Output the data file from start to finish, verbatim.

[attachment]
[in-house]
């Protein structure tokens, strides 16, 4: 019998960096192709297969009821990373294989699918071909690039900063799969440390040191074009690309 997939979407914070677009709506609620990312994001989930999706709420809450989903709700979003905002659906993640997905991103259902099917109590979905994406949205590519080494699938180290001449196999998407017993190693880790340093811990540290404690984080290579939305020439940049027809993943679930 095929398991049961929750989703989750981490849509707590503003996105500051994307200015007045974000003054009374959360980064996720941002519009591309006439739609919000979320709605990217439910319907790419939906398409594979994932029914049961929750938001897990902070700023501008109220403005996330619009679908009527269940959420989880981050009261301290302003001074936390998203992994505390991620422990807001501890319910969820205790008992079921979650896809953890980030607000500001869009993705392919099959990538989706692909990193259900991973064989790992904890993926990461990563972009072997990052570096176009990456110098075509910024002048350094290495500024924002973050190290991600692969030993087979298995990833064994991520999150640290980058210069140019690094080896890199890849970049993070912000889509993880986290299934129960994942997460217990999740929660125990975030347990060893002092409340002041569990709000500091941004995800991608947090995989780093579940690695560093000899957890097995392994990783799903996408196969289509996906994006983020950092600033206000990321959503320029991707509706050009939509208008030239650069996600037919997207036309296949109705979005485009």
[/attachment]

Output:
[in-house]
């Protein structure tokens, strides 16, 4: 019998960096192709297969009821990373294989699918071909690039900063799969440390040191074009690309 997939979407914070677009709506609620990312994001989930999706709420809450989903709700979003905002659906993640997905991103259902099917109590979905994406949205590519080494699938180290001449196999998407017993190693880790340093811990540290404690984080290579939305020439940049027809993943679930 095929398991049961929750989703989750981490849509707590503003996105500051994307200015007045974000003054009374959360980064996720941002519009591309006439739609919000979320709605990217439910319907790419939906398409594979994932029914049961929750938001897990902070700023501008109220403005996330619009679908009527269940959420989880981050009261301290302003001074936390998203992994505390991620422990807001501890319910969820205790008992079921979650896809953890980030607000500001869009993705392919099959990538989706692909990193259900991973064989790992904890993926990461990563972009072997990052570096176009990456110098075509910024002048350094290495500024924002973050190290991600692969030993087979298995990833064994991520999150640290980058210069140019690094080896890199890849970049993070912000889509993880986290299934129960994942997460217990999740929660125990975030347990060893002092409340002041569990709000500091941004995800991608947090995989780093579940690695560093000899957890097995392994990783799903996408196969289509996906994006983020950092600033206000990321959503320029991707509706050009939509208008030239650069996600037919997207036309296949109705979005485009």